A.G. Schneiderman Warns Against Price Inflation Of Necessary Goods During Hurricane Irene
NYS Law Prohibits Excessive Increases In Costs Of Essential Goods Like Food, Water, Gas, Generators, Batteries & Flashlights
Also Notifies Taxi & Livery Cab Drivers That Law Applies To Their Services As Public Transportation Shuts Down
NEW YORK CITY – Attorney General Eric T. Schneiderman today issued an open letter to vendors in areas forecast to be affected by Hurricane Irene to warn against price gouging, the inflation of the price of necessary goods and services. General Business Law prohibits such increase in costs of essential items like food, water, gas, generators, batteries and flashlights, and services like transportation, during natural disasters or other events that disrupt the market.
“While most vendors understand that customers are also neighbors, and would never think of taking advantage of others during such disruptive times, these circumstances always require an extra sense of vigilance and preparation,” Attorney General Schneiderman wrote. “As Attorney General, it is my responsibility to enforce the price gouging law, and while my hope is that I will not need to do so, my office is certainly prepared.”
New Yorkers may contact the Attorney General’s office to file complaints about potential price gouging activity online here.
The open letter is addressed to New York State vendors, retailers and suppliers, including but not limited to supermarkets, gas stations, hardware stores, bodegas, delis, taxi and livery cab drivers. A full copy is available below.
August 27, 2011
This open letter is addressed to anyone selling necessary consumer goods and providing essential services in the region to be affected by Hurricane Irene.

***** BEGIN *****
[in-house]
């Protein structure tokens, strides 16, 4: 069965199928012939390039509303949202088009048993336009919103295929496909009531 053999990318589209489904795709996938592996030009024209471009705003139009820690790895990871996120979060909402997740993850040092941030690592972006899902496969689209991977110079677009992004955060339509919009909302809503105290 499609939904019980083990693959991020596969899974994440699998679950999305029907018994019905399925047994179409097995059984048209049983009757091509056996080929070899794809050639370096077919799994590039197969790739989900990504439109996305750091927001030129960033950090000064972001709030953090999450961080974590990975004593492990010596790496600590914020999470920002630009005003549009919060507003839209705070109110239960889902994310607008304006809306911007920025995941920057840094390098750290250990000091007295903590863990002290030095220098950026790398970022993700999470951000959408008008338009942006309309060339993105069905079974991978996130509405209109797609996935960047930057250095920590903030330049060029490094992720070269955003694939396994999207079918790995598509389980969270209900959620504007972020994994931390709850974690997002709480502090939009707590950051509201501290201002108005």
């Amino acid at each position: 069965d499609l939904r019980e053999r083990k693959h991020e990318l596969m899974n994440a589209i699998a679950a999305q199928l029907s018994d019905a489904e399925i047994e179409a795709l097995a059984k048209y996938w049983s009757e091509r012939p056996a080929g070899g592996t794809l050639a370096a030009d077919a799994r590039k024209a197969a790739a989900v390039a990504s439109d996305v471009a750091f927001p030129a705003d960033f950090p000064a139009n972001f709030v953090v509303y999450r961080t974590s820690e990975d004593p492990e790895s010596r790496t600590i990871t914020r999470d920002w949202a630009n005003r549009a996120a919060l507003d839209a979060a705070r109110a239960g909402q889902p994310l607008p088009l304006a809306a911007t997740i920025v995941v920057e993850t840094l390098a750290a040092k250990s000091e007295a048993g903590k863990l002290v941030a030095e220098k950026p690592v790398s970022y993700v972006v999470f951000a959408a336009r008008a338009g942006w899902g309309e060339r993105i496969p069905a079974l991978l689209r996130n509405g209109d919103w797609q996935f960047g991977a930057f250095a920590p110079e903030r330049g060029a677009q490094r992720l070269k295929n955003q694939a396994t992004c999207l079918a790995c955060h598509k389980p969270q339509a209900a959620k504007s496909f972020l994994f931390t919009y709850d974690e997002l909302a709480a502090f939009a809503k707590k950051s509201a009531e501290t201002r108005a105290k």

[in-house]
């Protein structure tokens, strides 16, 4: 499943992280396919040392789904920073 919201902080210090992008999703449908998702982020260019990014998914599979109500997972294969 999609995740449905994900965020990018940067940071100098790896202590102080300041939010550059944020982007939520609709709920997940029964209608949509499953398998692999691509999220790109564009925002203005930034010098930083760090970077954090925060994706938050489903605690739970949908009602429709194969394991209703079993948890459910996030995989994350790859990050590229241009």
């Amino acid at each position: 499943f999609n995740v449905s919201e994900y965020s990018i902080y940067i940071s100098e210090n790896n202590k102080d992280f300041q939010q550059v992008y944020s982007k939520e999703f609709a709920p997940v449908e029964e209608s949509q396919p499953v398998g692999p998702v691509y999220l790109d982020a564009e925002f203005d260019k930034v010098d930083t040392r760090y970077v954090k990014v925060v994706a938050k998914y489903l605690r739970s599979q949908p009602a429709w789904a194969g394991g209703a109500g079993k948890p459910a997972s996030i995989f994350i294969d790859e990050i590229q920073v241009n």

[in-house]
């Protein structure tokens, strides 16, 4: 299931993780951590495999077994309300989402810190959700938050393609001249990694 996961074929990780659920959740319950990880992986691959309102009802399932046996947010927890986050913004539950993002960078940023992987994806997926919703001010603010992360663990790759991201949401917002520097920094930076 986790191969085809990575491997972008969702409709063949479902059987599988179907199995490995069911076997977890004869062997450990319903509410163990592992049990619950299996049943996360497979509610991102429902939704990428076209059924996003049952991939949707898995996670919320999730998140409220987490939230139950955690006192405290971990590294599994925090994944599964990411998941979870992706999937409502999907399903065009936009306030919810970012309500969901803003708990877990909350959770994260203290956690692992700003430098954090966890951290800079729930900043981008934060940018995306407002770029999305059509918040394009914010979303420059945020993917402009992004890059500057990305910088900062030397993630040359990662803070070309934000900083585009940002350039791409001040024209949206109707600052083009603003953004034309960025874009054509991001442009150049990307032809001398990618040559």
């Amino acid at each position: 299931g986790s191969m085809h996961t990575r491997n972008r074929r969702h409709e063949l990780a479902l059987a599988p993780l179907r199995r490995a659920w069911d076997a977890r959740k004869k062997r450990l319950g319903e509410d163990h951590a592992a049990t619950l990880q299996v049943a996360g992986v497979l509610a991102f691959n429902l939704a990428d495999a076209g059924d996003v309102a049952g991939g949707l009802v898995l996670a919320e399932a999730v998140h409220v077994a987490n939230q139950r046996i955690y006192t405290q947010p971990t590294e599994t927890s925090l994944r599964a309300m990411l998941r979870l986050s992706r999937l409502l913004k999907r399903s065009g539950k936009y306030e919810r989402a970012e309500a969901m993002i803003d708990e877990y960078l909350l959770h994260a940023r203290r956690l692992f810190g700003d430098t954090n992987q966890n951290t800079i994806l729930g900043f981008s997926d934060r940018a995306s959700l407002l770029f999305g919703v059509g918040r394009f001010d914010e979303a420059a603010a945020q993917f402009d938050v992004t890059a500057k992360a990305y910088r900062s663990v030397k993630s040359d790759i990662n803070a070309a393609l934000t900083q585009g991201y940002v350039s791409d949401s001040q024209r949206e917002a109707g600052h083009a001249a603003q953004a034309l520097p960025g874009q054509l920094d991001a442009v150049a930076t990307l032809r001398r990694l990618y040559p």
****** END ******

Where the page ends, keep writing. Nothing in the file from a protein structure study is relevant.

New Yorkers have and will continue to rely upon you for the items needed to prepare for the storm, as we all stock up on water, food, batteries, and other essentials. It can be a thankless responsibility and we all owe you our gratitude.
While most understand that customers are also neighbors, and would never think of taking advantage of others during such disruptive times, these circumstances always require an extra sense of vigilance and preparation
This notification should serve as a reminder to vendors and their consumers that state law prohibits price gouging at times when nature demonstrates its disruptive fury. The New York General Business law forbids those who sell essential consumer goods and services from charging excessive prices during what is clearly an abnormal disruption of the market. Those who do so will ultimately see a reduction in their profits, faced with penalties, fines and directives to set up reimbursement funds.
As Attorney General, it is my responsibility to enforce the price gouging law, and while it is my hope that I will not need to do so, my office is certainly prepared. We will review pricing data, and take such complaints filed with office seriously, as we do with any matter.
New Yorkers have always been at their best when facing adversity, and I am confident that we will live up to that standard throughout this hurricane.
Eric T. Schneiderman